That’s how a genuine Christian life can be described. If we only know the true face of Christianity, we would have no other conclusion to make than to be convinced that Christian life is the most beautiful and joyful life.
We would be overcome, overwhelmed and beside ourselves with joy. We should do everything to achieve that kind of life that God himself is actively offering us together with the appropriate means.
Thus, in the responsorial psalm of the Sixth Sunday of Easter, Year A, we are made to say, even to scream in glee: “Let all the earth cry out to God with joy.” (Ps 66,1) And the reason is simple and clear.
Out of sheer, gratuitous love, God created us, and even went all the way to making us, among all his creatures together with the angels, his image and likeness, children of his, meant to share in his very life.
And even if that image and likeness of God was damaged because of our sin, he continues to love us by sending the Son who became man like us to save us. He may have been angered because of our sin and disobedience, but in the end, it was his mercy that prevailed and continues to prevail.
As another psalm would put it, “His anger is fleeting, but his favor lasts a lifetime. Weeping may stay the night, but joy comes in the morning.” (30, 5) We should never forget these divine assurance so we would not waste precious time getting entangled with unnecessary pains and sorrows over our unavoidable earthly predicaments.
Yes, we will always have pains and sorrows in this life. But let’s not forget that as long as we refer them to Christ, everything will always be taken care of. There is no reason for us to remain feeling sad and pained for long. We are meant for joy and for beauty. With God in Christ through the Holy Spirit, we can always have them in spite of the heavy drama we can have in this life.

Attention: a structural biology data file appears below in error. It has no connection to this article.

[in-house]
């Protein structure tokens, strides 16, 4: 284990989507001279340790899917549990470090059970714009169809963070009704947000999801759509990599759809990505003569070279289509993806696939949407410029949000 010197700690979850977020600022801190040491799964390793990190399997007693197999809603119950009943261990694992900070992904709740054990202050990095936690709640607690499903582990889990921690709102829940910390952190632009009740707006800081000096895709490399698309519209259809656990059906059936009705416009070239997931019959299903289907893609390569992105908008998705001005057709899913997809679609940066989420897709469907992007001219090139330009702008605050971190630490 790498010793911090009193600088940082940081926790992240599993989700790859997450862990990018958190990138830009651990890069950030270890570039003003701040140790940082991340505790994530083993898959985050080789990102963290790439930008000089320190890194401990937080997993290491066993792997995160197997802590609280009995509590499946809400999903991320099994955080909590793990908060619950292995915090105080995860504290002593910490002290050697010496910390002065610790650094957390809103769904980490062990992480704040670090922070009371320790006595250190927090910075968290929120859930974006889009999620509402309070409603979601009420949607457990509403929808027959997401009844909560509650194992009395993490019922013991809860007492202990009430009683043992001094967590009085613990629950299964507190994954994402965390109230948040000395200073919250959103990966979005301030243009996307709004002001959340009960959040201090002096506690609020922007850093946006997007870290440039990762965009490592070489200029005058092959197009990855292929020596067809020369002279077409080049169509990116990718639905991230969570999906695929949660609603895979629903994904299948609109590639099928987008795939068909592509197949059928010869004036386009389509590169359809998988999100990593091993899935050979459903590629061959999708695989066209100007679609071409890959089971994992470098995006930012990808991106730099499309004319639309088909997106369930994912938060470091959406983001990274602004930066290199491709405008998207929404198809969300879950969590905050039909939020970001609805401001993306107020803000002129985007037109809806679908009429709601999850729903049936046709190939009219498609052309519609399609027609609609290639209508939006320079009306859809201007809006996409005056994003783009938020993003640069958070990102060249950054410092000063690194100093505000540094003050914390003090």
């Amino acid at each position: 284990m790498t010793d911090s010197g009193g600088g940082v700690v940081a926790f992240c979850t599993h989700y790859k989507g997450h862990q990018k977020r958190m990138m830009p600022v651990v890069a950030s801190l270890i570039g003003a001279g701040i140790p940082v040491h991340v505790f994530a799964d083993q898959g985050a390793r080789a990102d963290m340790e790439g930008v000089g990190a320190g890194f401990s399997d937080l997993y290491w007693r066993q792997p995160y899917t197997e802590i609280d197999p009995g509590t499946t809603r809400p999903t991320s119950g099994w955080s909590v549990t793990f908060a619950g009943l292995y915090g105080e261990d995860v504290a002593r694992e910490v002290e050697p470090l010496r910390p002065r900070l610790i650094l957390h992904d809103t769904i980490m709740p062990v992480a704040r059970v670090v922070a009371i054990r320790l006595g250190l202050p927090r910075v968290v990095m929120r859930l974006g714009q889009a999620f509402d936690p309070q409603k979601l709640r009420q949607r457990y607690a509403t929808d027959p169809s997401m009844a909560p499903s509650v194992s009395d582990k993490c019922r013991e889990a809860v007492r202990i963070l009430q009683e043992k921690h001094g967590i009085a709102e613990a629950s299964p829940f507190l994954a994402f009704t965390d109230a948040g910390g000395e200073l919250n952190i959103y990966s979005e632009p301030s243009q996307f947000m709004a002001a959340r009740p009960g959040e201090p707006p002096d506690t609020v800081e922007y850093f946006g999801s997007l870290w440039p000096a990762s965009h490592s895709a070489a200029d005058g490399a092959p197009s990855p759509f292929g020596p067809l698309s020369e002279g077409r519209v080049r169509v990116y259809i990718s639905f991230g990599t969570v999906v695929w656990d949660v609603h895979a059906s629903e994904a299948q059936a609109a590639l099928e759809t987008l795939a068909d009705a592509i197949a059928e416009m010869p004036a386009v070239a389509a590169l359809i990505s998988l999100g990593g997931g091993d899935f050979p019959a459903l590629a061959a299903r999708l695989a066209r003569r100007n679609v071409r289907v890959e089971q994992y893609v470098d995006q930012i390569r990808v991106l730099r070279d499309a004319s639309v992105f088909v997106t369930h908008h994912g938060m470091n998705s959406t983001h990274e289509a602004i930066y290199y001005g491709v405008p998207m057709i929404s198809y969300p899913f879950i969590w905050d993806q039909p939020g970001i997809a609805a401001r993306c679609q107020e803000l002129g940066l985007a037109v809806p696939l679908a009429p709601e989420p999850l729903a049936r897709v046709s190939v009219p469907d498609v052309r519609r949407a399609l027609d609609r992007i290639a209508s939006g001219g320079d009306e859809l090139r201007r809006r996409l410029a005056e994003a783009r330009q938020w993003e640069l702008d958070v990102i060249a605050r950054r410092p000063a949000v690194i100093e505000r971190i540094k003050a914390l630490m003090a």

We have to be wary of our tendency to tackle our earthly affairs by our lonesome, with hardly any reference to Christ. That would be a crazy thing to do. But mysteries of mysteries, we often fall into that condition.
This reminds me of what the genius Albert Einstein once said: “Two things are infinite,” he said. “The universe and human stupidity. But I am not sure about the universe.”
This sad reality of our human condition behooves us to be deeply humble so that we would choose to be guided by our faith rather than by our purely human estimations. We many times prefer to be on our own instead of being guided by God who is actually always intervening in our life.
What can help us in this is to follow what the gospel of the Sixth Sunday of Easter is proposing to us—that we observe God’s commandments faithfully. (cfr. Jn 14, 15-21) By doing so, we make real our love for God, our union with him, our participation in the very life and power of God who can always make possible what is impossible to us.
In practical terms, what we can do is always to look for Christ in everything that we do, in every circumstance and situation that we can find ourselves in. Let’s never be seduced to looking first for some practical objectives when we do things. We have to look for Christ first, and everything else would just follow. Much less should we allow ourselves to be dominated simply by our moods and other outside conditions and factors.
It’s when we look for him that we can have the probability of finding him, and in finding him we can learn to love him, to follow his ways of dealing with whatever human condition we can find ourselves in.
With Christ, life can only be beautiful and joyful, despite whatever!/WDJ